4. What do you think of literary prizes?

A bit like Cowdenbeath. I know it’s there but it doesn’t really impact on my life.

5. Do you have a favourite lost classic or a book you would recommend to everyone?

I’m glad you asked me this one because it lets me write Girls of Slender Means by Muriel Spark. I feel a number of Spanish authors would benefit from reading it.

6. If you could live in a novel, which one would it be, and why?

It would have to be Arthur Ransome’s Swallows and Amazons. Reading it when I was younger made Lenzie seem a small Scottish town on the outskirts of Glasgow. Which it is.

7. Do you have a favourite place for reading?

Lying in bed.

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8 Comments

  1. Well deserved!

    Reply
  2. Thank you, Colin, for your very kind words. You have made me proud to be British! I think at our next reading group I will bake some cakes and serve some tea in celebration. (I have thought about writing a piece on the importance of tea in novels by people like Elizabeth Taylor and Barbara Pym – there’s a wonderful bit in Excellent Women (1952) when the protagonist, Mildred, asks ‘Did we really need a cup of tea? … my question had struck at something deep and fundamental. It was the kind of question that starts a landslide in the mind.’

    I think I may agree with you about style! I have just spent a few happy hours in the University of Sheffield library reading books by Beverley Nichols. The reading room was silent apart from my sniggers. The man had style.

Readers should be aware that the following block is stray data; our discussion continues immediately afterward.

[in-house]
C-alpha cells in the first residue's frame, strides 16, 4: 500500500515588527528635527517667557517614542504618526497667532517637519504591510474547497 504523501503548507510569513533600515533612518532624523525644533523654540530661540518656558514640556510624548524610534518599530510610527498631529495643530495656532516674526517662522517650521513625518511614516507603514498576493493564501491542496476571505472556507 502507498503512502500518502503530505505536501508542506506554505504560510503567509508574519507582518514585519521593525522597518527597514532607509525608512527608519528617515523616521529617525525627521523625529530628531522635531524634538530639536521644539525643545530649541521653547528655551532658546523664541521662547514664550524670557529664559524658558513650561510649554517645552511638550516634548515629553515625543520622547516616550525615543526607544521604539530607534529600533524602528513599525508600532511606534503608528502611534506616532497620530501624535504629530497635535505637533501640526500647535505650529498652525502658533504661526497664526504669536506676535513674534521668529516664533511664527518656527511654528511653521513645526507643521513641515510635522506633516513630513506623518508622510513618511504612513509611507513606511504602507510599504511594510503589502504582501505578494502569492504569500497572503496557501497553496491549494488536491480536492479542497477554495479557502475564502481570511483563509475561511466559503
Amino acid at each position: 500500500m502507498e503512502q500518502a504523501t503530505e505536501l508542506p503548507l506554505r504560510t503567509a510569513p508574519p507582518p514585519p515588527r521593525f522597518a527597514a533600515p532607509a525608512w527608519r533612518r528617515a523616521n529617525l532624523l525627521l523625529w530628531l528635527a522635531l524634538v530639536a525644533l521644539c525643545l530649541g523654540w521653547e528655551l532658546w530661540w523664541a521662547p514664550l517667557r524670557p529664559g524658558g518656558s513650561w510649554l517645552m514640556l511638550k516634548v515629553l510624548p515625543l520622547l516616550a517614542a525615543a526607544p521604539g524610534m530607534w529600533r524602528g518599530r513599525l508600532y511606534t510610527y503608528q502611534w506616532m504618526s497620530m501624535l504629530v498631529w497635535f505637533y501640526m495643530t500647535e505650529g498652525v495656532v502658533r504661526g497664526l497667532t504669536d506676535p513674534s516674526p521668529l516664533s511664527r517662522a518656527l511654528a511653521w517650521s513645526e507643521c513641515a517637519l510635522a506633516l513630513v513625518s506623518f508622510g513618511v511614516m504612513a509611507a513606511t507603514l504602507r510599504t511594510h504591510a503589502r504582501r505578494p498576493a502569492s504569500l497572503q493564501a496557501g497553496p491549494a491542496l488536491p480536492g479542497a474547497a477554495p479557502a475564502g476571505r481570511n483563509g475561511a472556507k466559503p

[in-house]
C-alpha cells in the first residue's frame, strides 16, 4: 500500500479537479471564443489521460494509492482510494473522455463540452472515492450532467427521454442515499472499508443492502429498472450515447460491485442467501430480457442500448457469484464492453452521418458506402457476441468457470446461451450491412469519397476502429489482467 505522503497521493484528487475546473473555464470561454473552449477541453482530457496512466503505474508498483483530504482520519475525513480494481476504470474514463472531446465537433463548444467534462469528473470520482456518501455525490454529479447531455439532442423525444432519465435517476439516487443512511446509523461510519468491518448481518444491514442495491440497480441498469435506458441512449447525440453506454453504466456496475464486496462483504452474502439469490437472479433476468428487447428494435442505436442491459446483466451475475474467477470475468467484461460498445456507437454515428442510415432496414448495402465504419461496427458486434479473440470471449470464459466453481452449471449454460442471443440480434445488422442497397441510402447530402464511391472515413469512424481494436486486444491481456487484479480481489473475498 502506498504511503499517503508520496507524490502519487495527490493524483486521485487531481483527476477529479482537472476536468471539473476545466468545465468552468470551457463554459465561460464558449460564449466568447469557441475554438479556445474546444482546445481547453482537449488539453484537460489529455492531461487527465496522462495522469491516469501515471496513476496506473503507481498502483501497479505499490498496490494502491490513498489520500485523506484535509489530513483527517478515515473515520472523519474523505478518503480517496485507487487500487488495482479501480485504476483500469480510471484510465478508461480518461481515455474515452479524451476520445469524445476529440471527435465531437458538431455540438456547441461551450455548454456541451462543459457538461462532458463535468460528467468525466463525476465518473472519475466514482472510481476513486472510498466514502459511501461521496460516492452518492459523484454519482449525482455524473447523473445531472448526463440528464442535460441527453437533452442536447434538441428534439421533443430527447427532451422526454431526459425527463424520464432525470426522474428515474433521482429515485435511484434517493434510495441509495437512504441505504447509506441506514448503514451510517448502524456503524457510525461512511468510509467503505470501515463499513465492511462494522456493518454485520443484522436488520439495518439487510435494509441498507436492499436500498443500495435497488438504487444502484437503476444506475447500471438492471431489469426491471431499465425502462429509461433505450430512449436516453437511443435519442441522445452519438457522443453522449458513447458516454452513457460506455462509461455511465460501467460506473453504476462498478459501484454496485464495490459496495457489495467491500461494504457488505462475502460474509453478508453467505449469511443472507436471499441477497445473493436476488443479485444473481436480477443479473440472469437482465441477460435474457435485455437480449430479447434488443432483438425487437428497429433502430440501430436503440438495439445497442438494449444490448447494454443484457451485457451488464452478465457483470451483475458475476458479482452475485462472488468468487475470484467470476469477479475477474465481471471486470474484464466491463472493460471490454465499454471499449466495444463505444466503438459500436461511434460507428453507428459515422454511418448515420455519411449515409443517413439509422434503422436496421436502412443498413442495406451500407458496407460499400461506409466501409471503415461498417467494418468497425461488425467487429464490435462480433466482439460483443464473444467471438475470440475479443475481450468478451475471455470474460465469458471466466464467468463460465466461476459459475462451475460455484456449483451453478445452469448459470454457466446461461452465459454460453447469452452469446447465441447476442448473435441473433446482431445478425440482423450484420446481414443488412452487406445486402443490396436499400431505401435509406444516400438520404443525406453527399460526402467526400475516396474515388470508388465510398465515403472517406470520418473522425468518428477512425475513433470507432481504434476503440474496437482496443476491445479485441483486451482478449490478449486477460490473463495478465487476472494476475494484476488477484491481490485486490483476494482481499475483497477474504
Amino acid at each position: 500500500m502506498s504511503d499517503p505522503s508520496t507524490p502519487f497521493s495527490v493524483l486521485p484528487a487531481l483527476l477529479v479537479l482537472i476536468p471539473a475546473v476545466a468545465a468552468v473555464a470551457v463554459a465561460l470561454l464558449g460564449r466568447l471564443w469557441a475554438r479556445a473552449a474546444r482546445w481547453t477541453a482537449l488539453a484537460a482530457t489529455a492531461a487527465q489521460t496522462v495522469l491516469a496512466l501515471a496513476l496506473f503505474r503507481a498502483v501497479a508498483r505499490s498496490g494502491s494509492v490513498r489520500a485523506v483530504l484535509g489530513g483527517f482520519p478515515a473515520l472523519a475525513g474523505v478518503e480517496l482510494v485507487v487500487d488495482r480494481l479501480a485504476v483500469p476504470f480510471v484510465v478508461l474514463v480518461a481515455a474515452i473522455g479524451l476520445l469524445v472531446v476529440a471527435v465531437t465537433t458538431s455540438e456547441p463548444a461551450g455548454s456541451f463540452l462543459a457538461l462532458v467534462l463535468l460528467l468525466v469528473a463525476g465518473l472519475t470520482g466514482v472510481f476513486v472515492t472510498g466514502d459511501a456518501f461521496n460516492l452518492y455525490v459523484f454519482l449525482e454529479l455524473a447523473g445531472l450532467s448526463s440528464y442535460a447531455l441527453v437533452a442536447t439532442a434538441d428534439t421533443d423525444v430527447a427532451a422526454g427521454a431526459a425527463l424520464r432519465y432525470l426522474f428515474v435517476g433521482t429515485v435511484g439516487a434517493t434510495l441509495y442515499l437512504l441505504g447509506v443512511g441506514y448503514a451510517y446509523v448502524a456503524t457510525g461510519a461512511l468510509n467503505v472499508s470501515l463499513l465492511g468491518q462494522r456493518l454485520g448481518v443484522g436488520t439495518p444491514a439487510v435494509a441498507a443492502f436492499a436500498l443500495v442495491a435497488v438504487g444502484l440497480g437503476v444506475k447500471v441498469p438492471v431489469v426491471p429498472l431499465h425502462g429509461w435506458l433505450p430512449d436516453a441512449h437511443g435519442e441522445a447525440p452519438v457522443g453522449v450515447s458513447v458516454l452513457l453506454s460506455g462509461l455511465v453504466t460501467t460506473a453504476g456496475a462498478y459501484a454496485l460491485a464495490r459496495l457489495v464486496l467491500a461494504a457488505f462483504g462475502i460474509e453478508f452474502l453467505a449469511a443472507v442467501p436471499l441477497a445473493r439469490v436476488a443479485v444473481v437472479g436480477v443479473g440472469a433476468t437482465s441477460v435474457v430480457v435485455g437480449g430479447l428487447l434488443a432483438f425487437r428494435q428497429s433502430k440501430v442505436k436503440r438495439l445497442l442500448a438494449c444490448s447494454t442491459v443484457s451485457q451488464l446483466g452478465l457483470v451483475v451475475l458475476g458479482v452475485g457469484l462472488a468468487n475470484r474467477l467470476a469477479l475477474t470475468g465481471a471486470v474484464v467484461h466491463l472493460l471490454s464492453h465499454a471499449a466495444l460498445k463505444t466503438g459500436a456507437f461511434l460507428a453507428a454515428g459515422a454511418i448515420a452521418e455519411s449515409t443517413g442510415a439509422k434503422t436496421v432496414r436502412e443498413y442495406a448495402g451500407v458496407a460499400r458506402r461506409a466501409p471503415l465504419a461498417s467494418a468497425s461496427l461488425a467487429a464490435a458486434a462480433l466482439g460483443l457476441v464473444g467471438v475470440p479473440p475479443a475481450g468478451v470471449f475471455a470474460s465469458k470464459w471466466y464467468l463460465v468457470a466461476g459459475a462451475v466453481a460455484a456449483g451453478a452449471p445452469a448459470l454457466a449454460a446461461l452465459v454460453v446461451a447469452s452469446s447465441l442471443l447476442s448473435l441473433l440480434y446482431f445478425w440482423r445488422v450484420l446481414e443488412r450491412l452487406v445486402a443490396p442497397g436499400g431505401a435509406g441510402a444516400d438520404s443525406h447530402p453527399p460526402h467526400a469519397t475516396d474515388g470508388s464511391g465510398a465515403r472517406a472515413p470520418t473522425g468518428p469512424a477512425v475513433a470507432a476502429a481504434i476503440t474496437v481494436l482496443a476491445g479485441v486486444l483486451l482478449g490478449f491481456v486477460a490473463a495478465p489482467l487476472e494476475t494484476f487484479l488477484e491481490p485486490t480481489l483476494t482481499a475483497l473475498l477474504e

Girls of Slender Means is one of my favourites too. Thank you for answering my questions.

    Reply
  3. I’m with you on the Arthur Ransome alternative life, but I’d choose Great Northern.

    Reply
    • To me it was always the invented world inside the imagined one that got me day dreaming. What I would have given to have been in Swallow’s prow as it cut across the lake. Although I always skipped the technical stuff about sailing.

      Reply
  4. kaggsysbookishramblings

     /  November 23, 2012

    I have to second your comments about Reading 1900-1950 – you’ve summed up exactly what I like about it!

    And I’m glad you’re enjoying Beverley Nichols, Erica! His style is just wonderful, isn’t it? What a neglected talent.

    Reply
    • I would also like to thank you very much for suggesting my blog to Erica. I’ve never had so many visitors these past few days!

      Reply
    • I’ve just sent off a proposal to a conference to give a paper on Beverley Nichols, so hopefully I will bring him to attention of more people. My Nichols reading pile now includes the autobiog ‘Twenty-Five’, which I’m half way through, ‘Merry Hall’, which I had to buy after sniggering through the first few pages in the library, and possibly best of all ‘Yours Sincerely’, which is a collection of the columns he and Monica Dickens wrote for Woman’s Own. All this from randomly picking up Crazy Pavements from a box of donations!

      Reply
      • kaggsysbookishramblings

         /  November 26, 2012

        Yay! Let’s have a Bring Back Beverley campaign!!